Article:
By Patti Brandt Burgess
The Record-Eagle, Traverse City, Mich.
WWR Article Summary (tl;dr) For those with mad culinary chops but no bank account to back it up, pop-up restaurants may be the perfect solution.
These temporary restaurants can pop up in a winery, an empty eatery, someone’s home or, like several in the Grand Traverse area, in an establishment that may or may not serve its own food.
They can be for one or two nights at a time, like Conifer — which has popped up twice so far — or they can be a regular gig, like Glendale Ave., which serves casual foods at two different locations every Sunday and Wednesday.
Pop-ups can even be open daily, like the Rose & Fern Cafe, whose owner is working toward owning her own restaurant.
“It’s an opportunity for an entrepreneur to showcase their skills without capital, without collateral, without brick and mortar,” said Becky Tranchell, who runs Rose & Fern at Potter’s Bakery on Eighth Street.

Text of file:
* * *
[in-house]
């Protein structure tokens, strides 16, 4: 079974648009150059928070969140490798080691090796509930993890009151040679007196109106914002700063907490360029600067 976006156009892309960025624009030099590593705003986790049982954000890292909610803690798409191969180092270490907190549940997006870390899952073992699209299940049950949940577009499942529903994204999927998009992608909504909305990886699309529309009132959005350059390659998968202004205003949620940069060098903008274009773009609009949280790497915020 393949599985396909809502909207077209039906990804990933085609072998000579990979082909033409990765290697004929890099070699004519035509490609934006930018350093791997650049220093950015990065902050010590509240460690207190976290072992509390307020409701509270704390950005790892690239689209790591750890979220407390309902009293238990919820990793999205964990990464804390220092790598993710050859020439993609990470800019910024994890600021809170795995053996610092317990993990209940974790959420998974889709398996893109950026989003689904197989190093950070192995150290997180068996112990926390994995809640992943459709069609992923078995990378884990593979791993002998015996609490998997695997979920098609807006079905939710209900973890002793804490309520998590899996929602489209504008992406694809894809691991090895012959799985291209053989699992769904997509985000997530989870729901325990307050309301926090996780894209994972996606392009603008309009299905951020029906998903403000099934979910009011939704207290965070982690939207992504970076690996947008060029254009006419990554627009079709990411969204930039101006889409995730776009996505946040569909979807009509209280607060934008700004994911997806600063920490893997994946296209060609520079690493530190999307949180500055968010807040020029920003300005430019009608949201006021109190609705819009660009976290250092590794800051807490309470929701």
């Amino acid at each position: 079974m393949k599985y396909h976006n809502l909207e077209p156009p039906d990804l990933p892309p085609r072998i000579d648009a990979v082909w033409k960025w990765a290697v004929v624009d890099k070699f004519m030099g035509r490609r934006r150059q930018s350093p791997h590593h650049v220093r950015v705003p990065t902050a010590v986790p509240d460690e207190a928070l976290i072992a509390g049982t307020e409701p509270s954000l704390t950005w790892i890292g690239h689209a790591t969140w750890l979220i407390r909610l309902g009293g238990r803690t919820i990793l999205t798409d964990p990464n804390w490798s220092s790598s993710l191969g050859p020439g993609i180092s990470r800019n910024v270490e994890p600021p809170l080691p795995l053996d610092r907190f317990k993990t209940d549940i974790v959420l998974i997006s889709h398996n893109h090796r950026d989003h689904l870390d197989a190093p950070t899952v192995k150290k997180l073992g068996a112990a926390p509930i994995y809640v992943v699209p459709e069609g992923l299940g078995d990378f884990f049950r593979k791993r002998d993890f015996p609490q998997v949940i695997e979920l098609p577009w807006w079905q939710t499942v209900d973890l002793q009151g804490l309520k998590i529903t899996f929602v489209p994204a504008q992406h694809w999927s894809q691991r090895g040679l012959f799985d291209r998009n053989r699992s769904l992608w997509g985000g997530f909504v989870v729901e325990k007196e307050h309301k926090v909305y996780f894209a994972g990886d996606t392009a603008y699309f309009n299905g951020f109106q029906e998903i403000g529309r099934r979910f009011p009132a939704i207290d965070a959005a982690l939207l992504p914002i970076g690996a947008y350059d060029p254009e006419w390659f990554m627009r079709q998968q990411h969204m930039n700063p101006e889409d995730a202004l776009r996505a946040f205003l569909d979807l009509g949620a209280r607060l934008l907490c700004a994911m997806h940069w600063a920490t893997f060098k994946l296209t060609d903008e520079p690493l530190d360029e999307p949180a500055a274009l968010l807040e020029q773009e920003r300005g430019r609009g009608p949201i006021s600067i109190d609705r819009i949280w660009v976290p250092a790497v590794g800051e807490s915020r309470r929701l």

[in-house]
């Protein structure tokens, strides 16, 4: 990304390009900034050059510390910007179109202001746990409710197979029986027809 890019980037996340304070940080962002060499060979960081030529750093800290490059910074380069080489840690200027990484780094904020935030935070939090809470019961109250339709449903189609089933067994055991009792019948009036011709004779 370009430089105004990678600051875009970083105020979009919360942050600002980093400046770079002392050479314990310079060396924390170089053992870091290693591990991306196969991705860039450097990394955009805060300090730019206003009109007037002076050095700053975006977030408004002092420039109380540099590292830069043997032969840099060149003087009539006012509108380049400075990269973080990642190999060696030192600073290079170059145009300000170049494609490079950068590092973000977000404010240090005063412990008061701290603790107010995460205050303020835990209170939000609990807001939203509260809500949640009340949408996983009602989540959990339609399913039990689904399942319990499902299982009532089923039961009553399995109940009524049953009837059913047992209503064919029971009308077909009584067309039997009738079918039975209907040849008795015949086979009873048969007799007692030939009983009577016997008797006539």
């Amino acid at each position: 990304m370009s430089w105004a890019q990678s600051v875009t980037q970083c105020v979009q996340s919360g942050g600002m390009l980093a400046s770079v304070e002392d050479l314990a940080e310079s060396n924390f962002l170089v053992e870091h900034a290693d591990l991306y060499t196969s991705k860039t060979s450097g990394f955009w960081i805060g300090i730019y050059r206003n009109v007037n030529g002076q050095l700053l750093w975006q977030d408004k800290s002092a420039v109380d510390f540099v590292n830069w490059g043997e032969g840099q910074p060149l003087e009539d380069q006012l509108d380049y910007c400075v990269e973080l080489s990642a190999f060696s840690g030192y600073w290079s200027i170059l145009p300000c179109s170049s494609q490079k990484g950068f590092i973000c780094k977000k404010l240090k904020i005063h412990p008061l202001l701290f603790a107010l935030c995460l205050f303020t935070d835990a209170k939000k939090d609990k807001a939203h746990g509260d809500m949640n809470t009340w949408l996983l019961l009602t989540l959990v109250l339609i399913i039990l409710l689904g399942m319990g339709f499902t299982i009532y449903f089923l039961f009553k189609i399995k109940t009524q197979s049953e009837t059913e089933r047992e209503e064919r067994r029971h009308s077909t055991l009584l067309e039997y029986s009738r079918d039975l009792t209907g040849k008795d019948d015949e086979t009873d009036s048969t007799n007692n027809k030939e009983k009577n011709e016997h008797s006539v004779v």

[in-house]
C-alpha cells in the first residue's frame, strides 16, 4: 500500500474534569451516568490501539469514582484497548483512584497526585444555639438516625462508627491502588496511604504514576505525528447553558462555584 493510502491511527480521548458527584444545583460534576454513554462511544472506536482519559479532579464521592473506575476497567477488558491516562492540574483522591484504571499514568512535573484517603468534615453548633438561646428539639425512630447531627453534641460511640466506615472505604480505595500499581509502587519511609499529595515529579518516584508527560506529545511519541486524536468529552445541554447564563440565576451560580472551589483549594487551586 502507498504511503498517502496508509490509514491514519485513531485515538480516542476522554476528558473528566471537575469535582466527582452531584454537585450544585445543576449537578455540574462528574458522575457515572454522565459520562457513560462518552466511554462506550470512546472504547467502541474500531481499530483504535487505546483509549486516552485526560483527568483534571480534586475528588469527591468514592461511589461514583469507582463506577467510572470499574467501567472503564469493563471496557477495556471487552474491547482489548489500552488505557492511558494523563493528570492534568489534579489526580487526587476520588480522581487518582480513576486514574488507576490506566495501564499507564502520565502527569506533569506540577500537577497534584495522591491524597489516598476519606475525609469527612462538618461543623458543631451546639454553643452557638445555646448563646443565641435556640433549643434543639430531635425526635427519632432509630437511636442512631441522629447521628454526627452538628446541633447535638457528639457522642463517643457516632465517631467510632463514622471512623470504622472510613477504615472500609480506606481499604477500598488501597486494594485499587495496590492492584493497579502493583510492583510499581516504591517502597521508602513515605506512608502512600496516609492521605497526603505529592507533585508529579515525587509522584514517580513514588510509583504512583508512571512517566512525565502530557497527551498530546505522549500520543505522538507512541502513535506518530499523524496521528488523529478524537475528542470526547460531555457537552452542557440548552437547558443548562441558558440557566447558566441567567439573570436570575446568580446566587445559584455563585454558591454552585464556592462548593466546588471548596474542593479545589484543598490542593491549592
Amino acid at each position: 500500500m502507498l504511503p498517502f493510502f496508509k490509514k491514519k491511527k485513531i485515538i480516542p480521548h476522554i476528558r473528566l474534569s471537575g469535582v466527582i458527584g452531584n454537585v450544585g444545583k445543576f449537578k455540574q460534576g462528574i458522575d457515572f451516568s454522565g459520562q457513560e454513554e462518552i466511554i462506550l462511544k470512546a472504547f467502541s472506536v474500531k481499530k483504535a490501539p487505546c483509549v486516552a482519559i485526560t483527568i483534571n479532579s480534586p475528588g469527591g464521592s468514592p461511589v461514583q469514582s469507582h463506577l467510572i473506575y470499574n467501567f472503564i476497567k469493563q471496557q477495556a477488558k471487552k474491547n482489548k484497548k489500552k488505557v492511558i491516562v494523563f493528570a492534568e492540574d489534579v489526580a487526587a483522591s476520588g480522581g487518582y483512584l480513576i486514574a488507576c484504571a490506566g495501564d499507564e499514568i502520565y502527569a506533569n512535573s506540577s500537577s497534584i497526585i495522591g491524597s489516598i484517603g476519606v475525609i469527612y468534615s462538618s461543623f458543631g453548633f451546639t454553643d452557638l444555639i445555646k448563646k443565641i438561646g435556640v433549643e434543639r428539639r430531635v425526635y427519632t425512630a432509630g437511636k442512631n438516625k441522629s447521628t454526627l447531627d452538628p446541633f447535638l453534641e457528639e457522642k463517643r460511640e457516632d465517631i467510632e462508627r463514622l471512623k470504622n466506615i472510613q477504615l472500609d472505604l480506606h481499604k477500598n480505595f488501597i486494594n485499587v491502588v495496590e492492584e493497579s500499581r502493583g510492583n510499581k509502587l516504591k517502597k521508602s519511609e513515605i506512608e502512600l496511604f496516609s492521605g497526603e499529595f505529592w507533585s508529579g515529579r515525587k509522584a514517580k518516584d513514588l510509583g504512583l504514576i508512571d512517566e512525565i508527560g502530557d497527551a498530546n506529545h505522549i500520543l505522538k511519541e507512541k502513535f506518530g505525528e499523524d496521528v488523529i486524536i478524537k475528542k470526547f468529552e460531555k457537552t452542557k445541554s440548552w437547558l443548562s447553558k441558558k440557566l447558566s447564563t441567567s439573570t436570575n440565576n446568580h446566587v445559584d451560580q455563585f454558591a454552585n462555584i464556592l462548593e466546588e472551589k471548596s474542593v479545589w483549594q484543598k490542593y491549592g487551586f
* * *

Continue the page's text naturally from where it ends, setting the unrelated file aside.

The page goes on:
The cafe opened about six weeks ago and has Tranchell serving up about a dozen items that include the Morning Missile, a seven ingredient-stuffed tortilla, and the Pesty Chicken, a sandwich with feta, cucumber and pepper jam on focaccia bread.
The cafe is now just a few tables in a space with a small kitchen that the Potters have rented out for smaller events such as kids’ birthday parties and cake-making classes.
Tranchell, 30, hopes to have financing in place to make the restaurant her own by the end of the year. For now she is paid an hourly wage by the Potters and doesn’t take home the profits. She also doesn’t pay rent, doesn’t buy the food and the menu is her own.
“It’s eliminated risk for me,” said Tranchell, who was an instructor at Northwestern Michigan College’s Great Lakes Culinary Institute.